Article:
Saturday, July 16th, 2016

Should i buy the call/put options of which the strike price is same as market price or higher/lower?

Assuming i do not intend to exercise the option? Ny just want to take advantage of comercio.E options. g Apple Inc is $ 100 and hope to “get up.” As? I’m wise to buy the option “to purchase Apple Inc, the exercise price is $ 80? ? O is m? S wise to buy option? No purchase the exercise price is $ 120? And the strategy of extraordinary choice of sale? Thanks.

Comments

4 Responses to “Should i buy the call/put options of which the strike price is same as market price or higher/lower?”
  1. S says:

    It depends upon your prognosis of the price of AAPL just before expiration. The 120 call is 20% above AAPL’s stock price and the chances of being in the money is below 50% or the delta of the 120 is a rough estimate of the probability of expiring at the money. What are the chances of AAPL going up more than 20% in the timeframe based on the expiration of the call.

    In regards to the in the money call, you can buy the 80, 85, or 90 call. It depends upon your prognosis of AAPL price, your budget, and how much you want the call to move in relationship to AAPL’s price move, also known as delta. You would have to sell the in the money call before expiration otherwise the OCC will assign you if you are $0.01 in the money at expiration.

    In regards to the bullish put option strategies, you can sell cash secured OTM puts or OTM put verticals for a credit. Remember it is not really a credit since cash is held back beyond the credit received and your buying power has been reduced.

  2. happytony says:

    Apple is $100, u expect it rise. so u BUY.
    it depend on U how much it can rise (u expect).

  3. John W says:

    You should always assume that you will have to exercise the options or you risk having to sell it below it’s value due to a lack of liquidity especially if you hold it within 30 days of it’s expiration. Liquidity and extrinsic value evaporate very quickly in the last 30 days and in the week or two before the expiration, bids will be lower based on the assumption that the only reason you are selling is because you don’t have the capital to exercise the options especially with a high priced stock like Apple.

    The closer the strike price is to the market price when you buy, the more extrinsic value will be factored into the premium that you pay as there is maximum uncertainty as to whether or not the option will be in the money. Keep in mind that the extrinsic value decays as the expiration date approaches. However if the strike price of a call option is higher than the market price (the option is out of the money), the option will be less likely to be in the money upon expiration and the price will be lower because of that. If the strike price is below the market price (the option is in the money) then it’s more likely that the option will be in the money upon expiration and the more in the money it is, the more the premium will approach the price of the stock itself.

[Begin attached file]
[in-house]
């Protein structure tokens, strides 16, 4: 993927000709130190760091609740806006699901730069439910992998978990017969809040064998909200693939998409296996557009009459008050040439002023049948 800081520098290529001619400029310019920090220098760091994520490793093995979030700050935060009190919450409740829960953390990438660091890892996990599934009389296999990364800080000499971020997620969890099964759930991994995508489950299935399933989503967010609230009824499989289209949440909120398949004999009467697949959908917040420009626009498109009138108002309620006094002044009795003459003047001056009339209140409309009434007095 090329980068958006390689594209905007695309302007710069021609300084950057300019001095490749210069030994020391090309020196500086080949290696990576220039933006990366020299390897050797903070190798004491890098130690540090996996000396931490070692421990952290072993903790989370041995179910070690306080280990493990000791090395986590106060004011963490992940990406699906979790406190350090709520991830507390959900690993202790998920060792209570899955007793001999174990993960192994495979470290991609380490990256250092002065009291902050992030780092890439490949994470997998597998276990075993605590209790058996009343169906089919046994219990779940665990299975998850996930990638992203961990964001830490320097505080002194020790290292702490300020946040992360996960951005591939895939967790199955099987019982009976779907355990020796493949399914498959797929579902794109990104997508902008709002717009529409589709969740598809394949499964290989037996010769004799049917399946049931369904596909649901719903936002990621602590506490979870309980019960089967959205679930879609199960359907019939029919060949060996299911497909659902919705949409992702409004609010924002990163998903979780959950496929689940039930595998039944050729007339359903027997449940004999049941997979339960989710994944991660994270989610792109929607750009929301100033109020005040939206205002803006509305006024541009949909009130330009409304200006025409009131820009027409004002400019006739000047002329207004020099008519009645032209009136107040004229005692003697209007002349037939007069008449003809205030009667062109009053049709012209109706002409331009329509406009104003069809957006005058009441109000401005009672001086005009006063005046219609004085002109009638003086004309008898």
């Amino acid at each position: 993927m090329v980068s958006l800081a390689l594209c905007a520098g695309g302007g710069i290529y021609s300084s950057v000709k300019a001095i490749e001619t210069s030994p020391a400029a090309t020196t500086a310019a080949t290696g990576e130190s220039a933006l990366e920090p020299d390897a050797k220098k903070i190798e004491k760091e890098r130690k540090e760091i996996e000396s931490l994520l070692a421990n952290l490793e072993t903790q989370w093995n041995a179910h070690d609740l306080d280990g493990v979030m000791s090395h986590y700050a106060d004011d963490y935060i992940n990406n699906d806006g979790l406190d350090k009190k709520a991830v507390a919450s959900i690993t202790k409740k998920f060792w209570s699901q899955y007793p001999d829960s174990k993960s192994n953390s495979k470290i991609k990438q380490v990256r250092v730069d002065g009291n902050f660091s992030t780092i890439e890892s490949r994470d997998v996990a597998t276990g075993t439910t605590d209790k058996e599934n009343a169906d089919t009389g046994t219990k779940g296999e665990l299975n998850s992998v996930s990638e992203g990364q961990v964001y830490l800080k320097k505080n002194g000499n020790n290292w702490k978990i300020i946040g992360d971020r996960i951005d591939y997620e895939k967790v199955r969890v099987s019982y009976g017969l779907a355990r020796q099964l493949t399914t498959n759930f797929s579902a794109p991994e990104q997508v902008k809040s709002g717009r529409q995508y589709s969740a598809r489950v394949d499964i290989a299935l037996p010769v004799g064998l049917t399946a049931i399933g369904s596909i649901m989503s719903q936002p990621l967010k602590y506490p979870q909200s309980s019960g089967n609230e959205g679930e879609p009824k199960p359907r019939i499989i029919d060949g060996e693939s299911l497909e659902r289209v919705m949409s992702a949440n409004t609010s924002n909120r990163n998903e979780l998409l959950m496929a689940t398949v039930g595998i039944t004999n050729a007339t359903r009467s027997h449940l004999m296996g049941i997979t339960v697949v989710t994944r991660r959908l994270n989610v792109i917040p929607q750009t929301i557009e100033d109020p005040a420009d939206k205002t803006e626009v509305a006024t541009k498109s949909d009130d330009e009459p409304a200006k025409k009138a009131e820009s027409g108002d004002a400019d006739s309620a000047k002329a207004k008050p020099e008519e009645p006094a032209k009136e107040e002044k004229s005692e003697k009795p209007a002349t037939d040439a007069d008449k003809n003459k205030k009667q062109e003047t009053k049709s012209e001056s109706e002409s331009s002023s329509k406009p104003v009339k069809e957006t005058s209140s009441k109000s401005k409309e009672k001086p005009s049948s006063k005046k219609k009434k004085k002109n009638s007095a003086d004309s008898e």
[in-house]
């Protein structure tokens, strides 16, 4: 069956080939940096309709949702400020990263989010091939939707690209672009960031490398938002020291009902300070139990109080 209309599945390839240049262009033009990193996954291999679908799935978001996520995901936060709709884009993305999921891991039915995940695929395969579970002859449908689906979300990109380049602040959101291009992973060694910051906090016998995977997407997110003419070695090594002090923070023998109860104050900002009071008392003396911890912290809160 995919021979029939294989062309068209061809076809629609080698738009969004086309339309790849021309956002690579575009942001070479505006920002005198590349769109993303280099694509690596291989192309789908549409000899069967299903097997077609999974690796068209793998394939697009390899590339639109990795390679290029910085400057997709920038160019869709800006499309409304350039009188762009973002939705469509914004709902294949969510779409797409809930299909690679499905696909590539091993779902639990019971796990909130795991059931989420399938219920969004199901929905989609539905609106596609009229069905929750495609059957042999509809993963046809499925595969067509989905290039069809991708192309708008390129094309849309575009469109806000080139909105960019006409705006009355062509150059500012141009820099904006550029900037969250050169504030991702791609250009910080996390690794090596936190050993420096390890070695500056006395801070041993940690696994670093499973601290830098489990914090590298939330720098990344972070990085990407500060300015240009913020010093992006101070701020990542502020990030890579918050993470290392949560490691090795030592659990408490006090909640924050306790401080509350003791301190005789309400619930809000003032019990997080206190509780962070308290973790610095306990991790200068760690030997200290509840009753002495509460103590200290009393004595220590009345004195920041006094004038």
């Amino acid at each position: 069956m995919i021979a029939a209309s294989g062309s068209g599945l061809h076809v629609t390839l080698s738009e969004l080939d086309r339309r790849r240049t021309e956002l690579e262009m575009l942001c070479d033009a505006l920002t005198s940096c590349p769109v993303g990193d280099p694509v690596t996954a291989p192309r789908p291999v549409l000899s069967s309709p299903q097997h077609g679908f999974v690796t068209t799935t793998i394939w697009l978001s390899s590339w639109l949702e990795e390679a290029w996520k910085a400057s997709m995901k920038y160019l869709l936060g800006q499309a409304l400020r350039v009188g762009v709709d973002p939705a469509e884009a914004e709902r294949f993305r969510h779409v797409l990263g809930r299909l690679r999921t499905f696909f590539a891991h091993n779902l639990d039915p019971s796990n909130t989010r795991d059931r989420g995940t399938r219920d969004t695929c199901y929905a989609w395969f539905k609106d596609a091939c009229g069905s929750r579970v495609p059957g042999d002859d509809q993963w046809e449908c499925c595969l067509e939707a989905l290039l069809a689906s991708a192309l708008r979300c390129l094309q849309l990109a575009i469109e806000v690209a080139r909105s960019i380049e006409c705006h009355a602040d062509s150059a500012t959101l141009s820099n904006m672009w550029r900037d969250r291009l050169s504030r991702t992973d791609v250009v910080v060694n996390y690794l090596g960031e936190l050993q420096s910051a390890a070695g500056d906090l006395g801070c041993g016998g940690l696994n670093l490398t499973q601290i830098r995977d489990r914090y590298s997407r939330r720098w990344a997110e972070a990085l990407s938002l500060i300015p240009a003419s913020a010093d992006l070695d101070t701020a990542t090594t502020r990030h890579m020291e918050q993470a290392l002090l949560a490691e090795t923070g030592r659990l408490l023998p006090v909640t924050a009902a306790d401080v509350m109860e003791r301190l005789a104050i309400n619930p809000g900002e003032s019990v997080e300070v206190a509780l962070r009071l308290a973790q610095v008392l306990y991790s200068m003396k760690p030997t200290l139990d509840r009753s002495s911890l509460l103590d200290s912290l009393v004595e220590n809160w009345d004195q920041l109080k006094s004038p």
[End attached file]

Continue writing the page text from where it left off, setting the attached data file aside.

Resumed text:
If you intend to buy call options in lieu of the shares, then you want to buy options that are as in the money as you can afford because then you will be paying mostly for the intrinsic value and not for the extrinsic value which disappears with time.

    With put options, they’re in the money when the market price is below the strike price and out of the money when the market price is above the strike price. Again if you are buying put options in lieu of shorting a stock then you should buy as in the money as possible so that you’re paying or intrinsic value not extrinsic value.

    However, using options as a direct substitute for shares is not necessarily the best use of an option. Learn how to use options to reduce risk not to leverage risk.

  4. James says:

    There is no “wise” or “stupid” option to buy. All options serve a purpose and thats why there’s so many to choose from.

    Generally, you need to understand first what “Options Moneyness” means.

    For call options, the lower the strike price is below market price, the more in the money it is, the more expensive it becomes, the lower the leverage and the lower the risk of complete loss. The higher the strike price is above market price, the more out of the money it is, the cheaper it becomes, the higher the leverage and the higher the risk of complete loss.

    As such, which strike price to choose is really up to your own trading style and risk appetite. If you are the high roller type who don’t mind losing everything for a potentially huge gain, by all means go for the cheaper out of the money options ($120). Otherwise, the in the money options ($80) would be less risky and less rewarding on the same amount of money traded.

    I would suggest you read the free resource below and thoroughly understand this critical issue of moneyness before you think of trading options for real.

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